Flaming Tongues

In 2006, the first case of a “web rage” attack was heard in British courts. One internet user had tracked down a man he had been having a heated argument online with and, armed with a knife, attacked him in his own home. Police at the time claimed that the incident ‘demonstrates how easily other users can put two and two together’ and prompted the nationwide campaign to stress the importance of protecting your identity on the net. But now more than ever, it seems like people are using the internet to vent their frustrations, with the mask of usernames and pseudonyms merely meaning people can be as rude and aggressive as they like without fearing the repercussions.

A new trend called ‘flaming’ seems to have swept across the internet; in chat rooms, social networking sights and blogs. Flaming refers to an intentionally hostile or insulting communication between one or more internet users and with the amount of individuals, businesses and media outlets now creating pages on the internet, this type of interaction is becoming all too frequent.

The website YouTube allows people to upload their own videos and make them available to anyone with an internet connection. Granted, listening to kids sing about acne or ranting about celebrities is neither amusing or overly interesting, but if their creators want to go to the trouble of making these videos then there is little anybody can say to stop them. Why, though, people feel the need to insult these people they don’t even know, is beyond me. One post on the website, in response to ‘A song about love’ reads ‘I genuinely wish terminal brain cancer on this odious little human being.’ At what point does it become acceptable to post such an abusive comment online? Why do people feel that they can be as rude or as hostile as they like purely because their identities are a secret?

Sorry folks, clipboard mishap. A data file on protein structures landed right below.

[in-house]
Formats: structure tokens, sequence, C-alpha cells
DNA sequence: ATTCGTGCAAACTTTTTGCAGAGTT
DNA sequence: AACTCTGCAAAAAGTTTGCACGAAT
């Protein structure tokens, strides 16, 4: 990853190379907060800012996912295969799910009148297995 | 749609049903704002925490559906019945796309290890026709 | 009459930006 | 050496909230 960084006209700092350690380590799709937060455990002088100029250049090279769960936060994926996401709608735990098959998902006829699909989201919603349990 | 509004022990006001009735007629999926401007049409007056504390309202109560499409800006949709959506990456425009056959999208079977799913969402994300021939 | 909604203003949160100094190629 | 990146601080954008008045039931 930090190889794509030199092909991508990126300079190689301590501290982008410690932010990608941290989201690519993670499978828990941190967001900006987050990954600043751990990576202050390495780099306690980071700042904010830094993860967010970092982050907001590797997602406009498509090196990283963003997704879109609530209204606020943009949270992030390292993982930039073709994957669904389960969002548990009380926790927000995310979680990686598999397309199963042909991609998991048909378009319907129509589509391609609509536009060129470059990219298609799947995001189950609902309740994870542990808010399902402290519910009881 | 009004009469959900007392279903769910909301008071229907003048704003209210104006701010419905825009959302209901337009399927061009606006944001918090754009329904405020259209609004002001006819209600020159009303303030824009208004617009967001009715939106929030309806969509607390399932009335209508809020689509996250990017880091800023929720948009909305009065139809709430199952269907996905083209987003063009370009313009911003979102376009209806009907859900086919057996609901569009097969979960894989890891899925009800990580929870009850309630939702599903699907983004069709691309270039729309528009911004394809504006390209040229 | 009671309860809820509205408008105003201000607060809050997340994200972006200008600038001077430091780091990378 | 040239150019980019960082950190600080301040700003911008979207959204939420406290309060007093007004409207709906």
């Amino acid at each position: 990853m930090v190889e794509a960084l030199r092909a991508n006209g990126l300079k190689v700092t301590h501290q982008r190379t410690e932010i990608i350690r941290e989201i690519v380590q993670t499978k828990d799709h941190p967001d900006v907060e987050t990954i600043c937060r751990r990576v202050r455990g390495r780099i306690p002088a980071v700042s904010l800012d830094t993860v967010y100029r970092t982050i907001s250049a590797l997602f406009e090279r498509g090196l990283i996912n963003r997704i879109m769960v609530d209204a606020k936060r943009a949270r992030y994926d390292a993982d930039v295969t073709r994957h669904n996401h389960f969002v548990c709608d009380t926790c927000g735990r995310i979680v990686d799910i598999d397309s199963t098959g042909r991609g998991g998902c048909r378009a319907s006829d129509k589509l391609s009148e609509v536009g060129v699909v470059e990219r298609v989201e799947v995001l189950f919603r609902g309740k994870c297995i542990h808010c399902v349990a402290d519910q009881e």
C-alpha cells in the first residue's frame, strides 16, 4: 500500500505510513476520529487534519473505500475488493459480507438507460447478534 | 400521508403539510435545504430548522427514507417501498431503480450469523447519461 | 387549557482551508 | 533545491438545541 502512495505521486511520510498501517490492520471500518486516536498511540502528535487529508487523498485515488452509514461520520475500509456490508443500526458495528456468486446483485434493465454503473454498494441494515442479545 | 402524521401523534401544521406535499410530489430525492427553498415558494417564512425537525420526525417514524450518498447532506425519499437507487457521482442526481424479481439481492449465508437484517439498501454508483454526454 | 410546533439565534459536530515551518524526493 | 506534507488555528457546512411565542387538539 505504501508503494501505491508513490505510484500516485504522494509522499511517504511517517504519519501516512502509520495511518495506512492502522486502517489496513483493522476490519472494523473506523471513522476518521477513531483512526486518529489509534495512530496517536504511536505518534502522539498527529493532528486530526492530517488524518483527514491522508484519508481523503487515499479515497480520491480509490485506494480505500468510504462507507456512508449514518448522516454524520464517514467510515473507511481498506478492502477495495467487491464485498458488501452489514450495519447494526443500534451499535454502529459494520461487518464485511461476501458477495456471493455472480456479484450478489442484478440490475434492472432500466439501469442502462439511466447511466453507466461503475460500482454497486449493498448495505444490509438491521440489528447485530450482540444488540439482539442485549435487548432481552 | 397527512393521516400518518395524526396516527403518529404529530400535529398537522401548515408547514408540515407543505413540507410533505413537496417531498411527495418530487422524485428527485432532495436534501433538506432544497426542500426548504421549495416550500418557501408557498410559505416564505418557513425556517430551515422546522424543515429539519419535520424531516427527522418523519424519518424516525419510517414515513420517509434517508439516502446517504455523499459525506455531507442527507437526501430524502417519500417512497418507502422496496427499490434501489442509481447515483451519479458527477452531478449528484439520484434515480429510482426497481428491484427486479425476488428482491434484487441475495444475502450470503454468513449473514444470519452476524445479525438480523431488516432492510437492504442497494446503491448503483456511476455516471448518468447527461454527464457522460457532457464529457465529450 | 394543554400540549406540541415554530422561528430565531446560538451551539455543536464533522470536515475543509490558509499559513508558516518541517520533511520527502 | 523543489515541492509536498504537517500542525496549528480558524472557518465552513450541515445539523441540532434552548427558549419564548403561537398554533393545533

The Mail Online posts their articles on the internet with a comment section to promote readers to feedback on the articles published, a facility which should be praised for encouraging more participation in the media. However, it seems some readers have been using the feature to attack the author personally. Charlotte Metcalf wrote an article titled ‘Waiting for the perfect man? Mr Second Best is better than Mr Nobody… and I should know!’ which was met by responses such as ‘Utter nonsense. But then again, you’d expect this rubbish by someone who says: “Ever since I was little I’ve dreamed of a happy marriage and a family”.’ Surely, it is one thing to dislike the article, whether it is for the content or the way it has been written, but another thing all together to attack the author personally?

And all the time, these hostile attacks go unpunished because their identity is a secret. This bullying goes unnoticed and uncharged purely because these bullies will never have to meet the individual they are insulting. When does it become necessary to address the balance between protecting and completely hiding your identity? Websites already monitor the majority of their content, and offering web users the opportunity to partake in discussion forums is a natural development in internet culture. But the minority who choose to abuse the system for safe browsing in order to insult the innocent are making it more and more likely that restrictions will have to be put in place. Now, whether these restrictions mean websites will take more details from users in order to locate the source of these attacks or whether it means that forums will need to be shut down, it certainly seems like a step backwards in our quest for social and technological progress.

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